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Ten Top Tips for Presenting a Perfect Manuscript

December 9th, 2013

Good writing goes a long way to helping you get published, but before the editor even reads your work, you’ve got to impress him with your presentation. You could have written the next blockbuster novel, but if you present it hand-written, on a scruffy A4 lined pad, it’s likely that the editor will take one look and throw it on the slush pile, without even reading it. That would be a real shame, as all your hard work would be for nothing! So, follow the top tips below to present your manuscript properly.

1. Under no circumstances send hand-written manuscripts, they’ll simply be rejected without even being read. If you can’t or don’t know how to word process, please try to get someone else to do it for you or you risk your hard work being for nothing. And don’t think that just because you’ve written a great story it’ll not matter that it’s hand-written, it will. The editor won’t know it’s a great story because he won’t even read it!

2. Whether sending by email or on paper, use a plain font like Times New Roman, which is professional, easy to read and preferred by many editors. Avoid fonts like Courier (which looks old fashioned) and most sans-serif fonts because they can be more difficult to read. Never use fancy, cursive fonts – nothing is more off-putting for an editor. A font size of 12 is usually about right as it is neither too big nor too small.

3. Most people send their manuscripts by email these days, but if you choose to send yours the old fashioned way, on paper, you should use good quality A4 white paper (not coloured). 80g is ideal. Make sure your paper is white too, no fancy patterns or coloured paper – it won’t make your submission stand out, well, actually it might, but for all the wrong reasons!

4. If you send your work on paper, ALWAYS use double line spacing and leave decent margins (usually an inch and a half – certainly not less than an inch) at the top, bottom and both sides of the page. If you’re sending your work by email, it’s not so important, as it can easily be changed to double spacing if that’s what’s required. If it doesn’t state single or double spacing for email submissions in the guidelines and you are unsure what to do, you can always contact the publication and ask.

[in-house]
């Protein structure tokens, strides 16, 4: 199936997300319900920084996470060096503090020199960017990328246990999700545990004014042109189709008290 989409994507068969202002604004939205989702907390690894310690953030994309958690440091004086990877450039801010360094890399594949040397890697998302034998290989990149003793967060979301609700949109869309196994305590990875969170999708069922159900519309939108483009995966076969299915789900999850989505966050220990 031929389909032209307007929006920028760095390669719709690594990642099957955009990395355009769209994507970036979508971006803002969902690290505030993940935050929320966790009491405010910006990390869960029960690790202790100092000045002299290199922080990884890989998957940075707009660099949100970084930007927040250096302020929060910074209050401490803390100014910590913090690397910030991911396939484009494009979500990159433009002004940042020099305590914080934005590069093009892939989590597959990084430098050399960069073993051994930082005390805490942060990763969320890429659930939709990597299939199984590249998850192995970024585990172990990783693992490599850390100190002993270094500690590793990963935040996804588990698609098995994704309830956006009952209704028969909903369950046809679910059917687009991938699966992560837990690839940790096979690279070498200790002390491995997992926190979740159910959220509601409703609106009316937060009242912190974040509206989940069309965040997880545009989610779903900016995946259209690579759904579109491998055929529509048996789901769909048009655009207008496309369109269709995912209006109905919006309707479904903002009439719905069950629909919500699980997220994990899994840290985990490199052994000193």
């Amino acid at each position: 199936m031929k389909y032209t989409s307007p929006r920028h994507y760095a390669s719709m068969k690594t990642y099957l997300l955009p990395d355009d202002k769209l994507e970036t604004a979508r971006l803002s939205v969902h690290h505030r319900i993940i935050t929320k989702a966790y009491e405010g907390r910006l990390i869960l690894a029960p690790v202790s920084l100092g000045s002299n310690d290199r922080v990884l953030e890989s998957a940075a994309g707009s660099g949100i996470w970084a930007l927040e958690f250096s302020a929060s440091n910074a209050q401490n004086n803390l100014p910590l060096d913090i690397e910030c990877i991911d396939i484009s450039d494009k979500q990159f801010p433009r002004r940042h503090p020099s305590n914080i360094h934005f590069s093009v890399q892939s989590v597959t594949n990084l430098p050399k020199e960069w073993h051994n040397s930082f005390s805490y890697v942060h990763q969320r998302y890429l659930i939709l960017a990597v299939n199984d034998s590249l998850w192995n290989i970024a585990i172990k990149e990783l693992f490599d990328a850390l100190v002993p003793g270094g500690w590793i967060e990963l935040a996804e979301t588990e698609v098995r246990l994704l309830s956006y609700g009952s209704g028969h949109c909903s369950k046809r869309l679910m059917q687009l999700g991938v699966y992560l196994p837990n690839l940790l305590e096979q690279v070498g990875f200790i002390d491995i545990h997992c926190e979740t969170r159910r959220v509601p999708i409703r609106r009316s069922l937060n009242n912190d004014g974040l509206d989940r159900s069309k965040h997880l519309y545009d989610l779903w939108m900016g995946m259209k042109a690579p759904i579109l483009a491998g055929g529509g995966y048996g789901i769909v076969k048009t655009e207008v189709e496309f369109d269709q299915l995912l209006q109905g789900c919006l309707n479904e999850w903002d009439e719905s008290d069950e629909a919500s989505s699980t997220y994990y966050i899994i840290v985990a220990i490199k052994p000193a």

5. If you chose to indent your work, leave between five and 10 spaces at the start of the first line of each new paragraph. There is no need to use additional blank lines between paragraphs. If you choose not to indent, and use block layout instead, then you should leave an extra line between paragraphs.

6. At the top left hand corner of the first sheet give your name, address, telephone number, email address and the date. At the top right give your work a single word ‘catchline’ based on what the work is about. For example, an article about celebrity could have the catchline ‘Fame’. The first page would be ‘Fame 1’ and subsequent pages ‘Fame 2’, ‘Fame 3’, and so on. Then, type the title of your article and your byline (name or pseudonym) in a central position across the page about a third of the way down, now start to type your article.

7. Always put ‘mf’ or ‘more follows’ at the bottom of each page. On the final page type ‘end’ or ‘endit’ to show that the work is finished. Make sure you number each page to prevent pages getting lost if you choose to send your work hard copy.

8. If you are sending your work by post always attach a cover sheet. This looks professional and prevents the front page of your manuscript from getting grubby. The cover sheet should have all your contact details on it, the date and what rights you are offering. In the centre of the page you should give the title of the article, the word length of your manuscript, which is essential, and your name.

9. There is no excuse for errors on your manuscript. Proofread your work carefully before you send it out to ensure that you have eliminated any typing, spelling or punctuation errors. Remember, editors don’t want to spend time getting writing they receive ready for publication, so give them as little work to do as possible.

10. Finally, when sending work by post always include a sae – stamped, (self) addressed envelope – so that the editor can return it to you if they don’t wish to use it. Obviously, if you send work by email you save on this expense.

 

 

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